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Families in flux.

Between literature and geography.

Interview: Bettina Volz-Tobler

Dr. Barbara Piatti mediates between academia and the public. She manages and develops interdisciplinary and cultural history projects, creating formats ranging from books to digital portals, festivals to audio dramas and staged walks – both on her own initiative and on behalf of official bodies, institutions and businesses.

Dr. Barbara Piatti. (Photo: Gabi Weber)
Dr. Barbara Piatti. (Photo: Gabi Weber)

UNI NOVA: Dr. Piatti, you studied German, philosophy and art history at the University of Basel and have become a versatile cultural mediator. What were your most important takeaways from your studies?

BARBARA PIATTI: Independence: finding niches, trusting in my own ideas rather than constantly following “trends”. Some people in my field were skeptical when I decided to focus on literary geography in my studies and my doctoral dissertation. It seemed a somewhat esoteric topic that always had to be explained. Today, literary geography is established in the German-speaking regions, too. There are even reference books and textbooks.

UNI NOVA: What is the central idea that connects all your projects and activities?

PIATTI: Telling the best stories possible! As an author, I often grant myself the freedom to invent, to set the scene – following detailed background research, of course, and imagining how things might have been. I’m fascinated by the semifictional.

UNI NOVA: In a way, you feel at home in all media that promote culture and history education, and are also involved in various e-projects, such as a walk through the town of Laufen that almost feels like an audio drama. How did this project come about?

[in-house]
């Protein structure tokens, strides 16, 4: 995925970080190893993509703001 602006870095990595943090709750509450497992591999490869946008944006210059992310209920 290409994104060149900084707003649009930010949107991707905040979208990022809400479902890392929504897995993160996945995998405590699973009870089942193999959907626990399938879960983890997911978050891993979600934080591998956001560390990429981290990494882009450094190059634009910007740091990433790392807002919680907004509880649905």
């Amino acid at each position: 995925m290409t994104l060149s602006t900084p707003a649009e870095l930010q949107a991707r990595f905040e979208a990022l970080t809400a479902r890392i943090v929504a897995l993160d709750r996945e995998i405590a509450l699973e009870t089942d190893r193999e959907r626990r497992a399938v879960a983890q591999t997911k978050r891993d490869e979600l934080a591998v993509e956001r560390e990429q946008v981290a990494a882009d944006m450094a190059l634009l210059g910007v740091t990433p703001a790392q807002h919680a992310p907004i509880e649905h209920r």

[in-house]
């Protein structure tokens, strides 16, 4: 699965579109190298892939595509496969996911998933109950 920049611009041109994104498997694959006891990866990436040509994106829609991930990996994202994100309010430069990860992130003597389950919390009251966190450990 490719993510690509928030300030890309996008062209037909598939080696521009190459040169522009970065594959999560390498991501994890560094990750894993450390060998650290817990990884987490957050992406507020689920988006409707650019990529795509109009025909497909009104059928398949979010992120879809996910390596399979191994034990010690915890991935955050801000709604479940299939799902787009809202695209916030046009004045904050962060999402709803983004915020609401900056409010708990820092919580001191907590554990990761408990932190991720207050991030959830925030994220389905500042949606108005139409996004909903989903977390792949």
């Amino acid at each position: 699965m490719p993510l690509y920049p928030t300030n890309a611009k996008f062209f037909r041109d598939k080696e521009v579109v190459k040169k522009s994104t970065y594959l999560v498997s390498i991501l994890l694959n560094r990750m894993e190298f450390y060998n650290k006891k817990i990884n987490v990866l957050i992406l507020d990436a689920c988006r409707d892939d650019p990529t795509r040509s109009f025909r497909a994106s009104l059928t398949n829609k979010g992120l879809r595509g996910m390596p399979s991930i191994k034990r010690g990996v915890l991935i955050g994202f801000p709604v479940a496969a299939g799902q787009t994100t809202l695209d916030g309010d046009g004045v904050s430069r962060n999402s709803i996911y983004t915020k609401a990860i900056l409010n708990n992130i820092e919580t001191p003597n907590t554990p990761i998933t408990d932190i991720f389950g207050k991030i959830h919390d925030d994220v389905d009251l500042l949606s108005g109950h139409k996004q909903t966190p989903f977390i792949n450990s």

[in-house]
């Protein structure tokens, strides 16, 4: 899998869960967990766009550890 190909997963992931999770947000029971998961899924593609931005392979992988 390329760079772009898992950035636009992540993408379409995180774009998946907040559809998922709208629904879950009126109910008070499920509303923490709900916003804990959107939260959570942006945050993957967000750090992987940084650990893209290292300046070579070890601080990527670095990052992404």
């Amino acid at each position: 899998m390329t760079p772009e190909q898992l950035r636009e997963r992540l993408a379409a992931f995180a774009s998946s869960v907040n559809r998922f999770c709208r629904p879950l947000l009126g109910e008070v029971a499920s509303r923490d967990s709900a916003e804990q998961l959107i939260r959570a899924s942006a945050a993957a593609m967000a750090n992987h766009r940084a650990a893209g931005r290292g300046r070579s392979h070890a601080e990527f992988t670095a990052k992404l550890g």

PIATTI: The idea came from the Emil and Rosa Richterich-Beck Foundation, who wanted to present Laufen, which is located by the River Birs,– as a historical echo chamber: I was commissioned to develop ten characters and make them “speak” – from a Neolithic Age woman to a medieval builder, a 17th-century mercenary and a market vendor in the interwar period. Character portraits are displayed on house walls and the audio dramas can be accessed via QR codes. I created something similar for Pfeffingen Castle together with Reto Marti, who runs “Archäologie Baselland” – the eight listening stations were opened in September and include impressive graphics.

UNI NOVA: What projects have you got planned next?

PIATTI: A large non-fiction book about the Alps for children, which I am writing together with Thomas Streifeneder, an economic geographer from Eurac Researchin South Tyrol. We are also collaborating on a research project entitled “Rural Criticism”, in which we focus on the rapid transformation processes in rural areas and examine how these are portrayed and interpreted by literature. Then I have another book project on the cultural history of cooperative living spanning around 100 years. This will zoom in on people’s everyday lives, so it will also be highly narrative. And for 2021/22, we – that is the “Celestino Piatti – The Visual Legacy” association – are planning books and events to mark the 100th birthday of my father, who was an internationally renowned graphic artist and illustrator.

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